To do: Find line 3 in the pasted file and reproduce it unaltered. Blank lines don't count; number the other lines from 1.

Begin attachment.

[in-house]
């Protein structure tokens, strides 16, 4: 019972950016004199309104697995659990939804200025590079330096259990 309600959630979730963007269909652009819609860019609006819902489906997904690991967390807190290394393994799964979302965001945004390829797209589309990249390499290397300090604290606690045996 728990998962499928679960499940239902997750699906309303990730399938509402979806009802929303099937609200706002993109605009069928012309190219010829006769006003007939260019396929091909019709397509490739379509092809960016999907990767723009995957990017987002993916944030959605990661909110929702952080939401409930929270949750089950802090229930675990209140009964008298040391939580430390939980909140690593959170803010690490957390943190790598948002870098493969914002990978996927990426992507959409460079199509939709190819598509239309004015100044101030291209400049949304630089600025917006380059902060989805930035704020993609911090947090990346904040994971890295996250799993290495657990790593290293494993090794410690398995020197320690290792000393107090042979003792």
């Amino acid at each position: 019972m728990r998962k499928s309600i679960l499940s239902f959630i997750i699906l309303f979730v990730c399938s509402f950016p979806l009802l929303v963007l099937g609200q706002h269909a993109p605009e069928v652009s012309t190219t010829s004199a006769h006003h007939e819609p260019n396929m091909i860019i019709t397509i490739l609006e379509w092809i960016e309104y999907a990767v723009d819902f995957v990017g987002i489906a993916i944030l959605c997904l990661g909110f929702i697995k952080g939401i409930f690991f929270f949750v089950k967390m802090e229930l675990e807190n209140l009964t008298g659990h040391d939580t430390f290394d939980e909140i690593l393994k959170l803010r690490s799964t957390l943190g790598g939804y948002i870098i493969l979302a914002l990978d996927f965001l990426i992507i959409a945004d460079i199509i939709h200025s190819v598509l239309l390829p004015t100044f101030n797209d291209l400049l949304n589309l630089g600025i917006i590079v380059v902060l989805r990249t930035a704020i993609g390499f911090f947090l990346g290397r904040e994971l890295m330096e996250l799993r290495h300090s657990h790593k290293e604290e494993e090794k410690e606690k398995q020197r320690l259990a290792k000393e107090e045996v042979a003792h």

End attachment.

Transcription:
């Amino acid at each position: 019972m728990r998962k499928s309600i679960l499940s239902f959630i997750i699906l309303f979730v990730c399938s509402f950016p979806l009802l929303v963007l099937g609200q706002h269909a993109p605009e069928v652009s012309t190219t010829s004199a006769h006003h007939e819609p260019n396929m091909i860019i019709t397509i490739l609006e379509w092809i960016e309104y999907a990767v723009d819902f995957v990017g987002i489906a993916i944030l959605c997904l990661g909110f929702i697995k952080g939401i409930f690991f929270f949750v089950k967390m802090e229930l675990e807190n209140l009964t008298g659990h040391d939580t430390f290394d939980e909140i690593l393994k959170l803010r690490s799964t957390l943190g790598g939804y948002i870098i493969l979302a914002l990978d996927f965001l990426i992507i959409a945004d460079i199509i939709h200025s190819v598509l239309l390829p004015t100044f101030n797209d291209l400049l949304n589309l630089g600025i917006i590079v380059v902060l989805r990249t930035a704020i993609g390499f911090f947090l990346g290397r904040e994971l890295m330096e996250l799993r290495h300090s657990h790593k290293e604290e494993e090794k410690e606690k398995q020197r320690l259990a290792k000393e107090e045996v042979a003792h």